Microsoft, Amazon AI Deals Scrutinized by CMA

Amazon calls CMA's he investigation into Anthropic, Mistral, and Inflection investments 'unprecedented.'

Bloomberg News

April 24, 2024

3 Min Read
AWS, Google Cloud, and Microsoft Azure logos are seen respectively on the websites of the big three cloud providers on a laptop computer.
Ted Hsu / Alamy

(Bloomberg) -- Inc. and Microsoft’s investments into artificial intelligence startups will get deeper scrutiny from the UK’s antitrust watchdog, the latest example of how global regulators are grappling with how the world’s largest technology firms are influencing the booming market.

The Competition and Markets Authority said Wednesday it was gathering information from market players to determine whether the $4 billion collaboration between Amazon and AI firm Anthropic threatens competition in the UK.

It also said it was looking at Microsoft’s partnerships with Mistral and Inflection AI, a startup that lost its chief executive and most of its staff to Microsoft last month. The shares in Microsoft and Amazon were little changed in pre-market trading.

The swift action follows findings from the agency that the pattern of large tech firms investing in AI startups could allow them to shape the markets and cause competition concerns. The CMA said it had uncovered an “interconnected web” of partnerships and investments within AI.

“We remain confident that common business practices such as the hiring of talent or making a fractional investment in an AI start up promote competition and are not the same as a merger,” a Microsoft spokesperson said.

Related:Amazon Invests $2.75B in AI Startup Anthropic

Microsoft’s partnership with OpenAI Inc. is already in the midst of an initial investigation by the agency which announced it was looking into it in August. That tie-up is set to avoid European scrutiny with regulators not seeing the need for a formal investigation as its falls short of the definition of a takeover.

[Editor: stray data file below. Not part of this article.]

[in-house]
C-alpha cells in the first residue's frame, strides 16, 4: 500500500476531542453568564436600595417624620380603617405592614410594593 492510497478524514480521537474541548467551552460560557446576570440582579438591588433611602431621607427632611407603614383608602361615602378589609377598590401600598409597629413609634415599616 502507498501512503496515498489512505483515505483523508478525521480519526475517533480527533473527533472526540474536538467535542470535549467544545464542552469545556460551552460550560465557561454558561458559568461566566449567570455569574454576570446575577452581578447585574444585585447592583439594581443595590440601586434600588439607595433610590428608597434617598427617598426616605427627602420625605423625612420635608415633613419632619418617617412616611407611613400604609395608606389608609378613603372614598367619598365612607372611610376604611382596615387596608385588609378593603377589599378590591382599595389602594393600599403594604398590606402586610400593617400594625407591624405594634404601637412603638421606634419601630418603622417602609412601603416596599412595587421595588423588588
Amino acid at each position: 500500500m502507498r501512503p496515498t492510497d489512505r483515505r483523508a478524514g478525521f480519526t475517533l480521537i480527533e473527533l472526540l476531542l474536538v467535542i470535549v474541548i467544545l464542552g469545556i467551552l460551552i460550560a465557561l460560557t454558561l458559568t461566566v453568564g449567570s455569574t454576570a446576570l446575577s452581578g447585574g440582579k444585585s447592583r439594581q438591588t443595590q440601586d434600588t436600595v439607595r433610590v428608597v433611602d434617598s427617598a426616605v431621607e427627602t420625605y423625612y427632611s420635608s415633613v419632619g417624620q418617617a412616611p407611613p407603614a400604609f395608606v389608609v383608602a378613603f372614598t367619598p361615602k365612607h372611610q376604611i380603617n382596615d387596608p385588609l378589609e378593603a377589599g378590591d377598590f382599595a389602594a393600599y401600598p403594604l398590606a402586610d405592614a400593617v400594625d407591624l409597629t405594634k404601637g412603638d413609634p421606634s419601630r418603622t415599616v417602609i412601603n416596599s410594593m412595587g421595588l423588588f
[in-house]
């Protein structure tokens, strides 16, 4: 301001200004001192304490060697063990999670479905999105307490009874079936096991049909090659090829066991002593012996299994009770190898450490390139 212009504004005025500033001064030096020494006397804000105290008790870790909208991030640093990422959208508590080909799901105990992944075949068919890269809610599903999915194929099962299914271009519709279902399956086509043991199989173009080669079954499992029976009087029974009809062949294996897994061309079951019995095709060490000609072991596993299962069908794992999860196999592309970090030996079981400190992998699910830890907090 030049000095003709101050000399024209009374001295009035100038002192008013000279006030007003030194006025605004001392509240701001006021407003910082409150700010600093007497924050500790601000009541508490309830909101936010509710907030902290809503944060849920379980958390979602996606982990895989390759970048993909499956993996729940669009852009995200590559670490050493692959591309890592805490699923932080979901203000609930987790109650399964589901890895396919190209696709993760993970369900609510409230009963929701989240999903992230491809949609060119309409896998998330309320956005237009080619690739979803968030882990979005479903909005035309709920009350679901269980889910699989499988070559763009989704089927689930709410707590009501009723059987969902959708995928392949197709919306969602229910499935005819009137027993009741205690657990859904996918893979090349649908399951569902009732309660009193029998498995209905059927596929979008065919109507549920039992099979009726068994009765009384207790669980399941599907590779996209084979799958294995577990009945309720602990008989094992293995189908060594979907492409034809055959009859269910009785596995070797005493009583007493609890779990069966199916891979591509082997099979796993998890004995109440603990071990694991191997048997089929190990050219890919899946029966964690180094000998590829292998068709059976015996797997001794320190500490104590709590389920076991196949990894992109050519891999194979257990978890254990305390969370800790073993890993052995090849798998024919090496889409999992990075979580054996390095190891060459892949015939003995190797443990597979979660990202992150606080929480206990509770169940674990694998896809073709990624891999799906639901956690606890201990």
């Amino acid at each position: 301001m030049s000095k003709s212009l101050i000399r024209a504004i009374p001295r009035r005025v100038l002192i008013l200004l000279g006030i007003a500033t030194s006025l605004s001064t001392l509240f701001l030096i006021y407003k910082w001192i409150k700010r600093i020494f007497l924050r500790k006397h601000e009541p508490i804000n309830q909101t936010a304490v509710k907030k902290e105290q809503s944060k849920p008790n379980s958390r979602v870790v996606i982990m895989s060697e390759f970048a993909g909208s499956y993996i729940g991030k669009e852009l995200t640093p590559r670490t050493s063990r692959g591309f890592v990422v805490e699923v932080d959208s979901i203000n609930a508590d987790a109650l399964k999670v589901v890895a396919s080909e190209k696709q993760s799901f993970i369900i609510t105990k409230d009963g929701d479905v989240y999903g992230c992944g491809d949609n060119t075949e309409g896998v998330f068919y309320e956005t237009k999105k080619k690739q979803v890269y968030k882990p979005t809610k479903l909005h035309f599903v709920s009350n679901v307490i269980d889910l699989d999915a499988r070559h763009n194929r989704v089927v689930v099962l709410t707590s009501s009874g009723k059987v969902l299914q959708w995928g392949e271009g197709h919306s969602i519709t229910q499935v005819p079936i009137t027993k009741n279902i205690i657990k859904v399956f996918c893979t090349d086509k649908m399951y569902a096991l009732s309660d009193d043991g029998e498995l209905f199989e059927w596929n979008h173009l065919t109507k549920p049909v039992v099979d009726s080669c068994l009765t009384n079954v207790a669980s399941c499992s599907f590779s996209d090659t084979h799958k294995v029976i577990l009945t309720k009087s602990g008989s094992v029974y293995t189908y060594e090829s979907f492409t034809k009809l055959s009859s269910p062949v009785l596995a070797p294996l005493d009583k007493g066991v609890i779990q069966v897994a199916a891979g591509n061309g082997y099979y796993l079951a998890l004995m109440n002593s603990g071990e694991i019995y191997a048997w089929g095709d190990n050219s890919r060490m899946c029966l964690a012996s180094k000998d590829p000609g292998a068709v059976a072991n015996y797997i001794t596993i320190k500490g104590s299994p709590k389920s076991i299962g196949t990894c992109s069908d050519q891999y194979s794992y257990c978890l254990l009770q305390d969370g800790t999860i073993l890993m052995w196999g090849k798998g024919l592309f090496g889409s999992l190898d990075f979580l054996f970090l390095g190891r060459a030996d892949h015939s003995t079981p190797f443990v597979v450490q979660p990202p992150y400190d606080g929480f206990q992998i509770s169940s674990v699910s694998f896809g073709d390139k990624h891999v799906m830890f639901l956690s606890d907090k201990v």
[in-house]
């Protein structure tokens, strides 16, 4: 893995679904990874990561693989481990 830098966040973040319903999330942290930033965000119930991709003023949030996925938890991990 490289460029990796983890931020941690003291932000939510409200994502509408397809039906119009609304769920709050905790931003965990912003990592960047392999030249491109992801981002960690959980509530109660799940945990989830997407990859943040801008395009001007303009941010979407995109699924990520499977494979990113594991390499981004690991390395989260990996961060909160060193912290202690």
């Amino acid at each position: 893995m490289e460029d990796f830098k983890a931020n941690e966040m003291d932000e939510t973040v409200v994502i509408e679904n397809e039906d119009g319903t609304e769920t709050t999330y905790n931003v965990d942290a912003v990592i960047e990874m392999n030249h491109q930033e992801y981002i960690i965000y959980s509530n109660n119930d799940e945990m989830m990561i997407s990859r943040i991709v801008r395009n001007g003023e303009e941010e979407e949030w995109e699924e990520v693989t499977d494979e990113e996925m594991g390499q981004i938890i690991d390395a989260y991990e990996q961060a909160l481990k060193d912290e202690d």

The US Federal Trade Commission is also at the initial stages of examining the nature of Microsoft’s investment in OpenAI and whether it may violate antitrust laws.

“It’s unprecedented for the CMA to review a collaboration of this type,” Amazon said in a statement. “Our collaboration with Anthropic includes a limited investment, doesn’t give Amazon a board director or observer role, and continues to have Anthropic running its models on multiple cloud providers.”

In a blog post, the CMA said the AI partnerships could have “pro-competitive benefits” but the agency remained concerned about the possibility that large tech firms were using the alliances “to shield themselves from competition.” The CMA has also opened a separate exploration of the cloud-computing market.

Microsoft has made a flurry of AI alliances and deals in recent months. In February, the company unveiled a partnership with Mistral making the French startup’s models available to customers of Microsoft’s Azure cloud service. With it, Microsoft also made a €15 million investment into Mistral, a deal that immediately drew scrutiny from European regulators.

Related:Amazon Bets $150 Billion on Data Centers Required for AI Boom

Mistral said it would work closely with the CMA to “ensure that our long-term independence and access to the market are upheld.”

“We are an independent company and none of our strategic partnerships or investor relationships diminish the independence of our corporate governance or our freedom to partner with others,” an Anthropic spokesperson said.

In March, Microsoft announced it had hired Mustafa Suleyman, the co-founder of Inflection AI, another OpenAI rival that Microsoft had backed. Suleyman joined as a vice president, bringing a bulk of his startup’s staff to Microsoft.

Inflection said it would drop its main service -- a personal assistant AI chatbot -- in favor of a service for business customers and license its technology to Microsoft. The company, which raised $1.5 billion, assured investors that they would be made whole.

Amazon has moved slower on adding generative AI capabilities compared to Microsoft and Alphabet Inc.’s Google. But the e-commerce giant has tried catching up through its cloud business, which leads the market.

With its most recent deal, a $2.75 billion injection into Anthropic in March, the startup agreed to rely on Amazon Web Services for some of its operations and use Amazon’s custom-made chips. Anthropic also has an investment from Google, whose cloud the startup uses as well.

Inflection didn’t immediately respond to a request for comment.

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